Tuesday, February 17, 2015

There's a Reason They Used to Call it Vanity Press!

This is me drawing a hugh sigh of relief and announcing the imminent launch of “Under the Bus.”
If you’re thinking “OMG! She actually did it!” you are probably one of the couple of dozen people for whom I wrote this novel. For you guys, I note that it's available worldwide in paperback from Amazon and wherever fine self-published books are sold online (priced higher than I would have liked, but it's a whopper and that jacked up the minimum that would enable a printed edition to be available beyond Amazon) and, far more reasonably, electronically via Kindle (other e-book flavors will probably follow in a few months time). As per the usual drill, status on this will be posted on my Facebook fan page and links added to the book’s page on my website.
If you're NOT one of the OMGers, just give me a  big “Yay!” for the achievement, and leave it at that. Seriously! The release of “Under the Bus” puts me 75% through my 4-books-come-hell-or-high-water project, a milestone I embrace with unequivocal pride and joy.  And the 4th novel, “Chasing Fireflies” (some of you think of this as 'the theater one’), should be available within the next 14 months. All in all, a big Wahoo! But this novel, "Under the Bus”, might be something of a “huh?”
Let me explain. 
If you follow my fan page, you may have noticed the quote I posted last month:"I don't know whether it's art or not, and I don't care. What I wanted was to show the energy and rush and confusion of American life." This was Thomas Hart Benton, talking about his 1931 mural "America Today." Except for the "rush" part (and the fact that it refers to a completely successful work of art!), it perfect captures my feelings about “Under the Bus.”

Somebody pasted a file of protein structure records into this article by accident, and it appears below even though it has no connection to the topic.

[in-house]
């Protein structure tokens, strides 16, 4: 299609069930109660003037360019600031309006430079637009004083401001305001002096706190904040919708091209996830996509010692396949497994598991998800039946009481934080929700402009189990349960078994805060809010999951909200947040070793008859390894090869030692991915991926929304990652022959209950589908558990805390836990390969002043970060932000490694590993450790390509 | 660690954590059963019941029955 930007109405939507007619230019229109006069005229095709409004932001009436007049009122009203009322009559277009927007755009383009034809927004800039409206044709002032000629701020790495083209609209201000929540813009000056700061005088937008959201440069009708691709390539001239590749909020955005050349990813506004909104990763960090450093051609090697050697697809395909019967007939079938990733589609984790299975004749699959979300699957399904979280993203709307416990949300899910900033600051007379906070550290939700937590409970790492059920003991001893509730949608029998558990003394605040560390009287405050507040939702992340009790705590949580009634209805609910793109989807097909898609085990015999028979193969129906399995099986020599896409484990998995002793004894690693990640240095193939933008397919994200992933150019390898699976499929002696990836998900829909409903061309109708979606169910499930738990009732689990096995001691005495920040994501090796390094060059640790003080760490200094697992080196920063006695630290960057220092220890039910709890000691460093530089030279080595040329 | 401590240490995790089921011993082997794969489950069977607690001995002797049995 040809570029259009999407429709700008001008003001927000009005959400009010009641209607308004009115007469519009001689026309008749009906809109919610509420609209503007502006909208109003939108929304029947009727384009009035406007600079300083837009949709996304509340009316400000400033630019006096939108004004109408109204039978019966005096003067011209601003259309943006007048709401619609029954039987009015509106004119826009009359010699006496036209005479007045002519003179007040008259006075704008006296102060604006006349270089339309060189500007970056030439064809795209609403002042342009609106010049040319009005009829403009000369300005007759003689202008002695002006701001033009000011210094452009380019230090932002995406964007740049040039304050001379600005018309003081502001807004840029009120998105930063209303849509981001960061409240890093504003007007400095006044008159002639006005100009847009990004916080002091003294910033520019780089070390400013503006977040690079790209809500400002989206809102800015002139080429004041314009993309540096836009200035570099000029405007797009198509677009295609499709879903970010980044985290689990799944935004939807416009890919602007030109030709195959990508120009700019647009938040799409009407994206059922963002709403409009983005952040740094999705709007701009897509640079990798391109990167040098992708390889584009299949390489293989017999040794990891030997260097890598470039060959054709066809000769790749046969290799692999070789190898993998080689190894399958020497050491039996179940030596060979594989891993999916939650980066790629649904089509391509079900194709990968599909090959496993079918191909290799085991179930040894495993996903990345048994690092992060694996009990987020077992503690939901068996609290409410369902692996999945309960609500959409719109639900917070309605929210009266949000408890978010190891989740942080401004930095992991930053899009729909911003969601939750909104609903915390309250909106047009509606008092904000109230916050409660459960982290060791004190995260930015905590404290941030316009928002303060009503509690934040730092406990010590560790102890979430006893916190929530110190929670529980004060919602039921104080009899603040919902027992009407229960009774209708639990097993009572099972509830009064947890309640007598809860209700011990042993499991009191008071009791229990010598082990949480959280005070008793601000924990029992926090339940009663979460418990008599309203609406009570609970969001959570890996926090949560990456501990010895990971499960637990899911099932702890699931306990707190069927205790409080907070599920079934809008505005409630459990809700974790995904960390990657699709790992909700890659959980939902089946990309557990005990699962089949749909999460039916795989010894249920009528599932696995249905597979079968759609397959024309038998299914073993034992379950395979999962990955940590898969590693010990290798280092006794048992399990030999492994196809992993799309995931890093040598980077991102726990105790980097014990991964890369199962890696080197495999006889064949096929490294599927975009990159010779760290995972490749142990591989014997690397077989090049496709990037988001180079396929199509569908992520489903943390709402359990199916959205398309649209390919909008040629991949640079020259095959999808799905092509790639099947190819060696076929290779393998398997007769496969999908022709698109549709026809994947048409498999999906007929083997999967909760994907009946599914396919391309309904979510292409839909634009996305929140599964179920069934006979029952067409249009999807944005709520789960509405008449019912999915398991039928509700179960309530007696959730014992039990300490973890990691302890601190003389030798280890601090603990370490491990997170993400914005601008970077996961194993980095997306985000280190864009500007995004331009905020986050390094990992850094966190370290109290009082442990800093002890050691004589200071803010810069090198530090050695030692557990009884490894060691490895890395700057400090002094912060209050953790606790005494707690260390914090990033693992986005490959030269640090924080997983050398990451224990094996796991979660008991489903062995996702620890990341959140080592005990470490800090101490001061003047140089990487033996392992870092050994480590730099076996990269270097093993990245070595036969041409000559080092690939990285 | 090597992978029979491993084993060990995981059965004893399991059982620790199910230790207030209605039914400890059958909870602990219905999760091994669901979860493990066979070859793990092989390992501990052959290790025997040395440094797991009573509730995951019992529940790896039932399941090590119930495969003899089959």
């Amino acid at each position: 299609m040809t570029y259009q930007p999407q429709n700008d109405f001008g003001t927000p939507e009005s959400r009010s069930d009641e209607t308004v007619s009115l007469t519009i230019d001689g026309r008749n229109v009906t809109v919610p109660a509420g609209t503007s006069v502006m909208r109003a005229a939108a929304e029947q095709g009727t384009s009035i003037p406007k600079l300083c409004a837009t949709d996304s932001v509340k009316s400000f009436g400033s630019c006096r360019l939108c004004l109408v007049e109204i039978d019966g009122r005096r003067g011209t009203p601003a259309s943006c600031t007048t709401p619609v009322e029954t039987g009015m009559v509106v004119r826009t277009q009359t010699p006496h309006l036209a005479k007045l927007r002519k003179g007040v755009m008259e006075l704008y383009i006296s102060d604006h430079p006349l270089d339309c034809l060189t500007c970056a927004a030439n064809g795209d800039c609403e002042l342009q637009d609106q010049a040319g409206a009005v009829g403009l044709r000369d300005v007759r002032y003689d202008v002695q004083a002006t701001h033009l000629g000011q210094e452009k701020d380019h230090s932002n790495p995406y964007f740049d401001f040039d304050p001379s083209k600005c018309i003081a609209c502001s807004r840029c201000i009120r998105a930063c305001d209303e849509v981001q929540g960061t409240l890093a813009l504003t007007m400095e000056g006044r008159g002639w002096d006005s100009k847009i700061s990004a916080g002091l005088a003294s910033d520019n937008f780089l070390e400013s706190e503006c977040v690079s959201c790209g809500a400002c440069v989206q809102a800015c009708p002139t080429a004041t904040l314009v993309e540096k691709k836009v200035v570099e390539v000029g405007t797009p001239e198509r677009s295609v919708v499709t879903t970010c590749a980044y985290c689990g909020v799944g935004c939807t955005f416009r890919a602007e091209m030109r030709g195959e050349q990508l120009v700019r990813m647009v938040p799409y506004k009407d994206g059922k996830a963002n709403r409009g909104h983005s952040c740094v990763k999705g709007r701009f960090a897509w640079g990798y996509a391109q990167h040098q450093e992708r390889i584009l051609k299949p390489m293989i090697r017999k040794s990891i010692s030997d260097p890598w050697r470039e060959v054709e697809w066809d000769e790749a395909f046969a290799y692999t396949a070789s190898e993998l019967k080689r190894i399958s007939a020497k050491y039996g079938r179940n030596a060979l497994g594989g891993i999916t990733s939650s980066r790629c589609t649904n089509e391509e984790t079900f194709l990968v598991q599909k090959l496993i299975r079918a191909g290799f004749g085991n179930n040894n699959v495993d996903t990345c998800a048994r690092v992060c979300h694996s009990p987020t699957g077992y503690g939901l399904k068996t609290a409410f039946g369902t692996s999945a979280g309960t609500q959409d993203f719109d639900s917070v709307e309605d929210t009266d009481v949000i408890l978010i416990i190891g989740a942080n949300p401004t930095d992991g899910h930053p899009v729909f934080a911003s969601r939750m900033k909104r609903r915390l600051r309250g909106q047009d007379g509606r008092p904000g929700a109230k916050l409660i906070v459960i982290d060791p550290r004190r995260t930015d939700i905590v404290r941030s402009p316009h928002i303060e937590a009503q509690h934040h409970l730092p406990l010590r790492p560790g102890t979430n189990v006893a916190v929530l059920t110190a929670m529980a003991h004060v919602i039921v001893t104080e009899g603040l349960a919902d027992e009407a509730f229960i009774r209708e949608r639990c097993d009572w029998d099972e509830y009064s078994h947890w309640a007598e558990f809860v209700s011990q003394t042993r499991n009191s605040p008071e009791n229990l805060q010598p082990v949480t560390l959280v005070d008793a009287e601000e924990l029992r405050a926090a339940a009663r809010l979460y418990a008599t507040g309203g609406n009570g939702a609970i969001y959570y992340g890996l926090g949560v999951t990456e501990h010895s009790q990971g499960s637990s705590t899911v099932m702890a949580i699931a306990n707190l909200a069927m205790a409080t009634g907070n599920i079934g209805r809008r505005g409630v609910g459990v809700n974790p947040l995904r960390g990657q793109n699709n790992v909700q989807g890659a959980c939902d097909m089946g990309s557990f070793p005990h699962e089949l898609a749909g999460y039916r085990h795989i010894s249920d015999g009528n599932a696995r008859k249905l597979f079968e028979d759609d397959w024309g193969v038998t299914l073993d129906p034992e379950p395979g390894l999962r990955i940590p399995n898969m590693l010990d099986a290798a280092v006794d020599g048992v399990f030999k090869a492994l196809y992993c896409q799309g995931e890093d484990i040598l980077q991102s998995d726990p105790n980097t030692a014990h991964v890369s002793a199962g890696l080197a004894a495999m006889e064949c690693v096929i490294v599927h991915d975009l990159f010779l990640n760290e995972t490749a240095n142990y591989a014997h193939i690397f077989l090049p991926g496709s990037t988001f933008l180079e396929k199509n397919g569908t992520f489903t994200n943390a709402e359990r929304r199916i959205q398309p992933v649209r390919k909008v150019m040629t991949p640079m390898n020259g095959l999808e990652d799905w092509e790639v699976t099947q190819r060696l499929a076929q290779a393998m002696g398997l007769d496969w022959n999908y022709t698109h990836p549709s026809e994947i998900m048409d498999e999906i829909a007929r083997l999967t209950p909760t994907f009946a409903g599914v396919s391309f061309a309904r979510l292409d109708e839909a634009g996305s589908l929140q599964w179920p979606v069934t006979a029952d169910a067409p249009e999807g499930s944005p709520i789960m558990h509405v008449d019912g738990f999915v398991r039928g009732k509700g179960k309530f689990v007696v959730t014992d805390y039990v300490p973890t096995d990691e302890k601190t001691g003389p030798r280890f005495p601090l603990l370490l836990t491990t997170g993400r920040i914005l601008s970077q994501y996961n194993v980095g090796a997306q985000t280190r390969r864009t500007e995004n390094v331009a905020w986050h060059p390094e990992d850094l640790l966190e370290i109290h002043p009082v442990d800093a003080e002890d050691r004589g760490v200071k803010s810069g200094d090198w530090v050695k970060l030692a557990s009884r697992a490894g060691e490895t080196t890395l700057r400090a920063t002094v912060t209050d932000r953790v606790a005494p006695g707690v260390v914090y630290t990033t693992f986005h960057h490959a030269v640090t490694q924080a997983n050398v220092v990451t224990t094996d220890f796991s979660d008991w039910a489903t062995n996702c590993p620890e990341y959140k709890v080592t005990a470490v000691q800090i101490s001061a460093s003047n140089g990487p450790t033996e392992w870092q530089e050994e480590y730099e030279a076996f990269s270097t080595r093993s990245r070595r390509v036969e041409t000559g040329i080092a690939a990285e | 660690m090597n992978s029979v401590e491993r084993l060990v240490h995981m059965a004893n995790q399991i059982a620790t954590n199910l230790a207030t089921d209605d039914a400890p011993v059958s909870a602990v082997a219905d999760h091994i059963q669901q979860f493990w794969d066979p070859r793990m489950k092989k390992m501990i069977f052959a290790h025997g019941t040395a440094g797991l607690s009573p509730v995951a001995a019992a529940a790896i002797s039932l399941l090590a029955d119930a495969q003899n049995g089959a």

Like Benton, we're living in a transitional society with tons of new or disappearing experiences to capture. I chose to focus this book on what I know best: the experience of the over-educated and under-employed trying to get a grip on post-industrial, post-middle-class America. Good times! No surprise, I had a surplus of material. Then there was the bigger challenge of how to frame it. 

What many people will say I "should have" done is push out a hilarious broad-stroke satire, or else craft some kind of passionate romance and/or murder to slap in the forefront of the novel and push my primary subject into the background. Instead -- and this is the Janus-headed blessing/curse of self-publishing -- I opted to follow my heart. Let's just say my heart is overly ambitious!  The resulting novel, while speckled with some very nice bits, is an overblown collage that might not be particularly compelling to anyone who's not one of the previously-referenced OMG-ers. For others reading this post, even if you're super-supportive of my writing, it might be wise to sit this one out and wait for my next novel. Again, I am completely serious about this.
Anyway, so you have a better idea of what I'm talking about, you can click here for a sneak peek at "Under the Bus" (which is probably the most entertaining part of the book).

And here's the blurb:

Waking up from the American Dream—one re-org at a time . Welcome to Pinnacle Management Services. The fastest growing managed office services company in North America. Blessed with good timing and a staff of over-burdened under-paid misfits and broken toys, PMS is the paradigm of turn-of-millennium business success. From the initial growth spurt that boosted PMS from the ranks of a simple mom-&-pop shop, it’s a fast five years to the equity partnership investment that surely foreshadows an eventual public offering. 
As CEO Kippy Melcher would tell you, he’s never made a bad decision…only sometimes he doesn’t get the results he wants. When that happens, someone has to take responsibility. And whenever that happens, well, someone else is certain to be thrown under the bus. 
Reading “Under the Bus” is like meeting a friend for Happy Hour and hearing how her job is worse than yours.

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